So, this update is late - by four days. I had planned to write a little post before actually starting the Camino and then to provide updates as Fr. Chris has done so very well. That didn’t play out for a number of reasons.
To be honest and perhaps ridiculous, the biggest reason is that I have spent the last decade composing on a big screen with a full keyboard. My brain and my typing speed are synced up nicely. Typing on the iPhone is a real brain-twister, especially after a long hard walk and in a noisy room without a desk or a hard surface to type on...
I don’t say this as an excuse, but rather I say it because it is one of a dozen or so totally unexpected parts of the Camino so far. The biggest challenges I expected have been no big deal. My pack weight has been fine. Dealing with Spanish has been fine. Even the bunk-bed experience has been fine. I expected those to be where my challenges would lie.
But - as I should have foreseen - those things which I expected to challenge me and fort which I invested myself in preparation have been a piece of cake. Instead, the shoes that I spent the last nine months wearing as I walked for hours around the Military Park in Vicksburg are suddenly too small... Writing a blog post on my phone is incredibly hard to do... Where did these things come from?
Even the Camino itself is not what I expected. Nearly every account of the trail that I’ve read paints the picture of gently rolling hills and picturesque landscape with low humidity and average temperatures in the low-70s. Except that Europe is in the midst of an historic heat wave. Daily average temperatures are in the mid-80s with humidity peaking above 75%. The trail is far from gentle - the first day we all but summited a mountain and then walked down a rain sleuce with a grade frequently over 15%... Nothing about that was gentle, be assured. Of course, it is beautiful and the trail has its natural romance, but it’s one of the unexpected aspects of the trip that, well, I didn’t expect.
The big news is that after four days and shoes which magically no longer fit my feet, I had to make a side trip to el medico to evaluate my foot situation. Fr. Chris and I jumped ahead to the city of Burgos in order to give the medicine time to fix my feet and to find some new footwear.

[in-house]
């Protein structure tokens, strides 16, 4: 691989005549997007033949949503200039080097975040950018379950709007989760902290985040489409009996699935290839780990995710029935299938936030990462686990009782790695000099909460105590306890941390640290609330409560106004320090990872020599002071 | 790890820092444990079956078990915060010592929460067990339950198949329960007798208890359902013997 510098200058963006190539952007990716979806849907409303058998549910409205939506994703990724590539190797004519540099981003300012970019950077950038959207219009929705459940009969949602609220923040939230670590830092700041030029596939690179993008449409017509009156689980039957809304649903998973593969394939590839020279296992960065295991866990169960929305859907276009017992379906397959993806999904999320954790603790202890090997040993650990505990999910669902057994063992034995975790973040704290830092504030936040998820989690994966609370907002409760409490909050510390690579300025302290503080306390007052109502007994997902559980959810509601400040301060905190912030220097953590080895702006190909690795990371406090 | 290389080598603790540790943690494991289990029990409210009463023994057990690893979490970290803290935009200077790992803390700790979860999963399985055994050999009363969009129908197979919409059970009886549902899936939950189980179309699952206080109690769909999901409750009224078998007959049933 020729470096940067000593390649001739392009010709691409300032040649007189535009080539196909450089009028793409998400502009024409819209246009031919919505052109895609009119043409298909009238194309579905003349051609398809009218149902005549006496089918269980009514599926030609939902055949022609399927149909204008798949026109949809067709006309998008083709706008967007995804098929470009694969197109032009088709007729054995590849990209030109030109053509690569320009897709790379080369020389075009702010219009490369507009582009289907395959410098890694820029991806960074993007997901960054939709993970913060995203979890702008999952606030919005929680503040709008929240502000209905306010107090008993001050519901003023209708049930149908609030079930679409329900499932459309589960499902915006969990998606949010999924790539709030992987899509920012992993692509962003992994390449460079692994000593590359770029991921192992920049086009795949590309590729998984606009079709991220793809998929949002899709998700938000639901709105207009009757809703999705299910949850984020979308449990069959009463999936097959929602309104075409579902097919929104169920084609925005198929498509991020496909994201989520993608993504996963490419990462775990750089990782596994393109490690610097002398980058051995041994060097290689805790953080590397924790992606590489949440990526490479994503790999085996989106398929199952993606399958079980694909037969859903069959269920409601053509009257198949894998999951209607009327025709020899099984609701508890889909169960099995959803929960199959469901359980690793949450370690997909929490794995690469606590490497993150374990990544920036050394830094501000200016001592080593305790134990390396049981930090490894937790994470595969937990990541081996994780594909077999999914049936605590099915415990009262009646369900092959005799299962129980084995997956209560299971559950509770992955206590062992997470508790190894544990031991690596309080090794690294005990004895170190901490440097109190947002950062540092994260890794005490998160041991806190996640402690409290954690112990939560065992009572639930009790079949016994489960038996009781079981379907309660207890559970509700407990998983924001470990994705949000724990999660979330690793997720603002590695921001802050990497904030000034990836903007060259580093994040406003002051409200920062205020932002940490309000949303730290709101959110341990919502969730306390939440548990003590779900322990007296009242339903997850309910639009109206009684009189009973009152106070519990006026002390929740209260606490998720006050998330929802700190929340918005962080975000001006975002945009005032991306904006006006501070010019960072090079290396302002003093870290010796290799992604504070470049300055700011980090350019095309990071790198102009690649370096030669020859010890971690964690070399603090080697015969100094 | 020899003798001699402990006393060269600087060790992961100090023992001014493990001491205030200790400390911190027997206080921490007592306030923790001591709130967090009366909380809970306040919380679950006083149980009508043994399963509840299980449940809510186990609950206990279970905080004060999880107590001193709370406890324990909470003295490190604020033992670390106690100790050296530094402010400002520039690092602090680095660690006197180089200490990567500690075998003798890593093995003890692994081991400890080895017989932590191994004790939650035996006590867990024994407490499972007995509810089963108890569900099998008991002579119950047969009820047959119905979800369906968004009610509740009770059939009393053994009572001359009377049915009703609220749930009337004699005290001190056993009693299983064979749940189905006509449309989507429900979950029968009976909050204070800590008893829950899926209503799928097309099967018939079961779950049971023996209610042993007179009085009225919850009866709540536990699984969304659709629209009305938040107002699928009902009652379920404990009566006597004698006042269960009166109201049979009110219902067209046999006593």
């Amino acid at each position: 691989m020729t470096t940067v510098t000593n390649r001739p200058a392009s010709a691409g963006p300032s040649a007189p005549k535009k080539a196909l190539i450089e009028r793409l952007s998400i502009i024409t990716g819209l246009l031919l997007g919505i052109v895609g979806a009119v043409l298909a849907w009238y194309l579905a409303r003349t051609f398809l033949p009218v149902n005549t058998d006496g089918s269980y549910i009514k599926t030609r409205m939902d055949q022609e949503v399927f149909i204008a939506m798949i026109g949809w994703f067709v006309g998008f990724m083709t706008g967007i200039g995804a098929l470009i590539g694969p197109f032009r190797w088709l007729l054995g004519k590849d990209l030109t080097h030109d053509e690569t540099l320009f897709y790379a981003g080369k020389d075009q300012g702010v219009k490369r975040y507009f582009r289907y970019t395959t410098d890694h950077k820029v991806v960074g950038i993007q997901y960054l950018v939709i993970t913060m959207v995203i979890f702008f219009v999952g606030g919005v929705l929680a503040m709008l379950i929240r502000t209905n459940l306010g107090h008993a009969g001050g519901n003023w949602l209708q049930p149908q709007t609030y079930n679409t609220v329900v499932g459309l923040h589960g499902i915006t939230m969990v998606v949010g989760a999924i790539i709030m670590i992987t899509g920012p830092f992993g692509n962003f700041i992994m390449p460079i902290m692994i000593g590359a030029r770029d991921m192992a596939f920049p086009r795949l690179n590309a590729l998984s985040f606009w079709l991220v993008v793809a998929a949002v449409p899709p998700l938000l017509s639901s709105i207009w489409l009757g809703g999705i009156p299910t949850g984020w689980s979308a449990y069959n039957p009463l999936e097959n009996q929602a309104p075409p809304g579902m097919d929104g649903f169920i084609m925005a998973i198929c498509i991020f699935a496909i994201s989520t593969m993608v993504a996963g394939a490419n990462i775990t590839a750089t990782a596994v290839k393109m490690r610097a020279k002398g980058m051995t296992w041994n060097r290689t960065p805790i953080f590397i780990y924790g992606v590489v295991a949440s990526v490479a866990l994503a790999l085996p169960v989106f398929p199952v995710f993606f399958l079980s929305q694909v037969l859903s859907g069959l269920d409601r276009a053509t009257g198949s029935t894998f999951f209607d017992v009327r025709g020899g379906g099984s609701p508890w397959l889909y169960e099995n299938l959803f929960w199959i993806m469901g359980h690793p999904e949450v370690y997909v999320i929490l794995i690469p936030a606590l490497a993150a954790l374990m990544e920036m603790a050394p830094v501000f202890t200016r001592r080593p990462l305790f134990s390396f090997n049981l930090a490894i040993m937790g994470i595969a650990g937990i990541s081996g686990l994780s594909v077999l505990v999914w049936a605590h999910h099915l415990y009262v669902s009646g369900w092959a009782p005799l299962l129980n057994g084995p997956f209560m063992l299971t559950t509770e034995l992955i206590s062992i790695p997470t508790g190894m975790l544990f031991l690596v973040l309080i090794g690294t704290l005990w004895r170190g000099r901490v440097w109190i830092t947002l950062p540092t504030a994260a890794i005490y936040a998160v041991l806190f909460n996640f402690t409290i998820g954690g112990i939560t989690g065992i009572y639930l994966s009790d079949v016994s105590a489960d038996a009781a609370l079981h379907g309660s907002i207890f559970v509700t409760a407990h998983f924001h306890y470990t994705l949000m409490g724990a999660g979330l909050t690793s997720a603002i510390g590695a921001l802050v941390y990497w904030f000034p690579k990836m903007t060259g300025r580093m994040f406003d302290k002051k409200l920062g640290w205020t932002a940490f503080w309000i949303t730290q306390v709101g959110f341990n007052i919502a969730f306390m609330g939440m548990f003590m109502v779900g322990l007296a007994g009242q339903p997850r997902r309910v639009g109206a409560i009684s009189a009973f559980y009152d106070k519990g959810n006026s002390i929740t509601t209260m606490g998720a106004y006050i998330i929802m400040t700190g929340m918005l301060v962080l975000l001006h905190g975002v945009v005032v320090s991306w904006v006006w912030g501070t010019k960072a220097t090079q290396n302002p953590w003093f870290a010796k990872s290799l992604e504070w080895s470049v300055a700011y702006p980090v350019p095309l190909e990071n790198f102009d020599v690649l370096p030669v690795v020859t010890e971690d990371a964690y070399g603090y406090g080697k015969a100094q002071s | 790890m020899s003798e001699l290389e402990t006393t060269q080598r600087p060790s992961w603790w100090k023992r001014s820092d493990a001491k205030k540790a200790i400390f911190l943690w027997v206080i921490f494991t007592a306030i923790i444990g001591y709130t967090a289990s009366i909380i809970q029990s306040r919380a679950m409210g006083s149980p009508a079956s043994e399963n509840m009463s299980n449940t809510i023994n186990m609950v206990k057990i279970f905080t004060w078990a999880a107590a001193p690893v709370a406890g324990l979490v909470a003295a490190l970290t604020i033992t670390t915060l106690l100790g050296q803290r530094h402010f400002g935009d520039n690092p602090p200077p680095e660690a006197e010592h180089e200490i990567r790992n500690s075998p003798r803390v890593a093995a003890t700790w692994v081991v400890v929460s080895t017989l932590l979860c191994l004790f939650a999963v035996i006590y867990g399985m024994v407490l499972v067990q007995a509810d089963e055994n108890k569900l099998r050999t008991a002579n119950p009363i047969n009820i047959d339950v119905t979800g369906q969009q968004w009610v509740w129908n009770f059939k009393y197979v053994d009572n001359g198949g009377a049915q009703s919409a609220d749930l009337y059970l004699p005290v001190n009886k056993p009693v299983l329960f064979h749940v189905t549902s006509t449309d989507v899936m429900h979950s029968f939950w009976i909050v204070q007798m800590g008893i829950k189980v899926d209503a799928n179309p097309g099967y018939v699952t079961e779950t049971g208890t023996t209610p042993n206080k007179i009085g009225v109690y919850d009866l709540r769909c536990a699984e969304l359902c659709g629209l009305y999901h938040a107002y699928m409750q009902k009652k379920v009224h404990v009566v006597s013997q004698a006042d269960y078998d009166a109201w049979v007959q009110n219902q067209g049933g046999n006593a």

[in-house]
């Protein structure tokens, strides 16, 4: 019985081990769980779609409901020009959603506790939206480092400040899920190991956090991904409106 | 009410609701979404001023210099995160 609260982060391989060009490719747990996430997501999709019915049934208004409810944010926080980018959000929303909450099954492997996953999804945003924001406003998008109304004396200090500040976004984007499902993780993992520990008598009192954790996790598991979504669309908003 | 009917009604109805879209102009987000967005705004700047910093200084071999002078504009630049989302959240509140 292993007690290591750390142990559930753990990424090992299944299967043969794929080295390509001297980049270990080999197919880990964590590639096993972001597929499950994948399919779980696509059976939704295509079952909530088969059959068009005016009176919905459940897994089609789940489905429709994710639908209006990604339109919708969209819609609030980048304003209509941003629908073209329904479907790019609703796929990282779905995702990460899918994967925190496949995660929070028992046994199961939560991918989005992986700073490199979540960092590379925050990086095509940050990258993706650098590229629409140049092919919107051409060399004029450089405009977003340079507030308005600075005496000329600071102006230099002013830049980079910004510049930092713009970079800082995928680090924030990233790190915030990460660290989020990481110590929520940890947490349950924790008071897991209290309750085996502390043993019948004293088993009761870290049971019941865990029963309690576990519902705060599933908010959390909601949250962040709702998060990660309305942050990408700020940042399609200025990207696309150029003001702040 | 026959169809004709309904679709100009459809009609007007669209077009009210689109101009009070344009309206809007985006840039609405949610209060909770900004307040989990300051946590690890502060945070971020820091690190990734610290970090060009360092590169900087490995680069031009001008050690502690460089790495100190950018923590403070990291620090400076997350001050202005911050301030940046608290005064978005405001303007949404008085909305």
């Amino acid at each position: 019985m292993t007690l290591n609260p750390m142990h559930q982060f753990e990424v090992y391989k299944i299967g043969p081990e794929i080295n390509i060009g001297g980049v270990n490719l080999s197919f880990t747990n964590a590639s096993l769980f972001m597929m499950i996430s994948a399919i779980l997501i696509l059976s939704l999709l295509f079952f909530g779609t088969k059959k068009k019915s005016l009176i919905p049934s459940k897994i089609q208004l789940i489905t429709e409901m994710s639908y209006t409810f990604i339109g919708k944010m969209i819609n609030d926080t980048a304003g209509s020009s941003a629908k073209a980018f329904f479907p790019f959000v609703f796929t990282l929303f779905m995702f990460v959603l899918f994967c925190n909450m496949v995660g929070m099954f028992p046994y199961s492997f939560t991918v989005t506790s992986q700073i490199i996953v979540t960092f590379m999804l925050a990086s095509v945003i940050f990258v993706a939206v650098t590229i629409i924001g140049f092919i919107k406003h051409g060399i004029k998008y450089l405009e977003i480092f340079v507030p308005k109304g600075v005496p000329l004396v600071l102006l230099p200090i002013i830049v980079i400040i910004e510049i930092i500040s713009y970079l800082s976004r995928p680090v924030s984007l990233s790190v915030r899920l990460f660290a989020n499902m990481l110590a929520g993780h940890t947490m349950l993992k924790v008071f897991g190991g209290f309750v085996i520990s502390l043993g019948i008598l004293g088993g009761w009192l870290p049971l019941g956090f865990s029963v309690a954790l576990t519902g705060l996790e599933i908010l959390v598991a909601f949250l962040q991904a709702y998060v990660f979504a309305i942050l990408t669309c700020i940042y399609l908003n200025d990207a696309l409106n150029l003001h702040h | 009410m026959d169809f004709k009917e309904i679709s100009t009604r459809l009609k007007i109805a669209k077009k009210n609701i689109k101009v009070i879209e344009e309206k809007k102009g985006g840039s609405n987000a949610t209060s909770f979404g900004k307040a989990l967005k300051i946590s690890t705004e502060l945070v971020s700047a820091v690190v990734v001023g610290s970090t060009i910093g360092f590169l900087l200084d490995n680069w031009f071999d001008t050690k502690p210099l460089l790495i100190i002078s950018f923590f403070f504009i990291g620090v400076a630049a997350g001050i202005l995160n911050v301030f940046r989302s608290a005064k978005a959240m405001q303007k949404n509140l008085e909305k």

On the train, I felt like I was somehow cheating the Camino. Fr. Chris wisely reminded me that we were still on the Camino - still on the way. What the Lord wants to do in me is not limited to standing on a dusty road or lying on a bunk bed... After all, what we expect from the Lord and what we need from the Lord are often far seperated. So here I am in a nice hotel in Burgos waiting on my feet to heal up and hoping to get started on the trail on Sunday or Monday.
With this unexpected free time, I’ve been digging into the horrifying news coming out of PA and the truly anemic responses coming from -Wuerl, the USCCB and the Papal household. What a disgrace. That said, I am truly humbled and consoled by the powerful pastoral words that our own Bp. David Talley has been speaking to the priests our diocese - he’s such a good pastor. I’m consoled, too, by the powerful pastoral words of other excellent shepherds like Bp. Sample and Cdl. Burke - both of whom spoke with genuine compassion and real understanding.
I’m sickened by the details of the abuse to be sure. I’m saddened by the ongoing delusion that this whole modern project of “dialogue with the world” can lead to anything other than the smoke of Satan in the Church. I’m disgusted that we’re still trying to pretend that the problem is procedural rather than spiritual.
I’m dumbfounded how few people are calling for public penance. It’s time for black vestments, all night vigils, fasting and spiritual bouquets of pentinential spiritual exercises. And I’m not talking penance as a PR stunt - I’m talking penance because we believe the words of Jesus that some demons can only be cast out with prayer and fasting.
I honestly don’t think this is the time for solution-mongering. Greg Burke’s God-awful statement from the Pope should be evidence enough that patting ourselves on the back about solutions and listening and “dialogue” (vomit) and “being on the side” of victims shows a degree of dillusion that terminal drug addicts would envy. Now is not the time for solutions, now is the time for penance. Lots of it. Penance kills sin. Penance kills devils. Penance kills fake faith and fake hope and fake charity. How do we love our enemy? We fast all day for him, that’s how. How are we really humble? It’s not about the car we drive or praying in front of a bank of cameras. Real humility is about penance.
St. Francis wasn’t humble because he bumbled around like a hippy talking to buterflies. He was humble because he prayed all night and deprived himself of food and sleep and the respect of others. He embraced the leper and he threw himself in the thorns when he was tempted. Pope John Paul II and Mother Theresa and Mother Cabrini and Bp. Greco didn’t just wake up humble and holy, they fasted and they denied themselves and that’s what the Church needs.
I promise that real penance will drive out those priests who are secretting something. It will drive out Bishops who have shephered themselves on their flock. Only the genuine Spirit of God is willing to suffer as an act of love. As they say in the Eastern Catholic Church - “without fasting, there are demons.”
The solutions are all about holiness, but holiness is not procedural - it’s spiritual.
Undoubtedly, this is going to be an important part of my thoughts and prayers during this Sabatical. More to come in the next few days.
Until then, the Camino continues...